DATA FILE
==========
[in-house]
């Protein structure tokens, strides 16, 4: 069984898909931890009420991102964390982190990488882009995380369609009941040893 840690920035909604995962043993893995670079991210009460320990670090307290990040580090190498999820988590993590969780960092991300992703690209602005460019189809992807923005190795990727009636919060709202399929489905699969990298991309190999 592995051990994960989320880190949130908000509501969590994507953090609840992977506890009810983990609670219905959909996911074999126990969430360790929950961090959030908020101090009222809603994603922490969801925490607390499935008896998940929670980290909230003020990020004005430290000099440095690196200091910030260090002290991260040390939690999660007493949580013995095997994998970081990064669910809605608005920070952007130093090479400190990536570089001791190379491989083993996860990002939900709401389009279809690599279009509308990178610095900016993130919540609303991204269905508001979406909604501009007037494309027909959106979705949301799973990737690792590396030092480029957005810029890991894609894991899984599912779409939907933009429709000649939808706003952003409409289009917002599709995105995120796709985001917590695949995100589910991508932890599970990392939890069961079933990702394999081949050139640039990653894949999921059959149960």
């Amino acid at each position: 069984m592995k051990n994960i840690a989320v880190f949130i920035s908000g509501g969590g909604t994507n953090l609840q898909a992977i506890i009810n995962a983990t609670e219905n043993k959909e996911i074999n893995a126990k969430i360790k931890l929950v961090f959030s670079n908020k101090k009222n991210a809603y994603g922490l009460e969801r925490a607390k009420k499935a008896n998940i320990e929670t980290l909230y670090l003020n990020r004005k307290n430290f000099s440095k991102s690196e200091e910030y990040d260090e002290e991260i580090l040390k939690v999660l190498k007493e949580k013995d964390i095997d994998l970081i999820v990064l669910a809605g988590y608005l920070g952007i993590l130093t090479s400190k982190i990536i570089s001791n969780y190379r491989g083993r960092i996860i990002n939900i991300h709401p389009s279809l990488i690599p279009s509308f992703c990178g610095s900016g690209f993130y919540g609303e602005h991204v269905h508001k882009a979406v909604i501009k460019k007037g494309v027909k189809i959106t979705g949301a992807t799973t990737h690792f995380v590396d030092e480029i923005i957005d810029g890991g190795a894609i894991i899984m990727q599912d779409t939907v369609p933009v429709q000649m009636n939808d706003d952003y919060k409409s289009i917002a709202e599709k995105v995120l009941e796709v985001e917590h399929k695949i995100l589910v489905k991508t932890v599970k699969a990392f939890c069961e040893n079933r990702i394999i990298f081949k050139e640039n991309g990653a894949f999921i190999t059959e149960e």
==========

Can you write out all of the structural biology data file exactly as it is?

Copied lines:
[in-house]
């Protein structure tokens, strides 16, 4: 069984898909931890009420991102964390982190990488882009995380369609009941040893 840690920035909604995962043993893995670079991210009460320990670090307290990040580090190498999820988590993590969780960092991300992703690209602005460019189809992807923005190795990727009636919060709202399929489905699969990298991309190999 592995051990994960989320880190949130908000509501969590994507953090609840992977506890009810983990609670219905959909996911074999126990969430360790929950961090959030908020101090009222809603994603922490969801925490607390499935008896998940929670980290909230003020990020004005430290000099440095690196200091910030260090002290991260040390939690999660007493949580013995095997994998970081990064669910809605608005920070952007130093090479400190990536570089001791190379491989083993996860990002939900709401389009279809690599279009509308990178610095900016993130919540609303991204269905508001979406909604501009007037494309027909959106979705949301799973990737690792590396030092480029957005810029890991894609894991899984599912779409939907933009429709000649939808706003952003409409289009917002599709995105995120796709985001917590695949995100589910991508932890599970990392939890069961079933990702394999081949050139640039990653894949999921059959149960």
């Amino acid at each position: 069984m592995k051990n994960i840690a989320v880190f949130i920035s908000g509501g969590g909604t994507n953090l609840q898909a992977i506890i009810n995962a983990t609670e219905n043993k959909e996911i074999n893995a126990k969430i360790k931890l929950v961090f959030s670079n908020k101090k009222n991210a809603y994603g922490l009460e969801r925490a607390k009420k499935a008896n998940i320990e929670t980290l909230y670090l003020n990020r004005k307290n430290f000099s440095k991102s690196e200091e910030y990040d260090e002290e991260i580090l040390k939690v999660l190498k007493e949580k013995d964390i095997d994998l970081i999820v990064l669910a809605g988590y608005l920070g952007i993590l130093t090479s400190k982190i990536i570089s001791n969780y190379r491989g083993r960092i996860i990002n939900i991300h709401p389009s279809l990488i690599p279009s509308f992703c990178g610095s900016g690209f993130y919540g609303e602005h991204v269905h508001k882009a979406v909604i501009k460019k007037g494309v027909k189809i959106t979705g949301a992807t799973t990737h690792f995380v590396d030092e480029i923005i957005d810029g890991g190795a894609i894991i899984m990727q599912d779409t939907v369609p933009v429709q000649m009636n939808d706003d952003y919060k409409s289009i917002a709202e599709k995105v995120l009941e796709v985001e917590h399929k695949i995100l589910v489905k991508t932890v599970k699969a990392f939890c069961e040893n079933r990702i394999i990298f081949k050139e640039n991309g990653a894949f999921i190999t059959e149960e």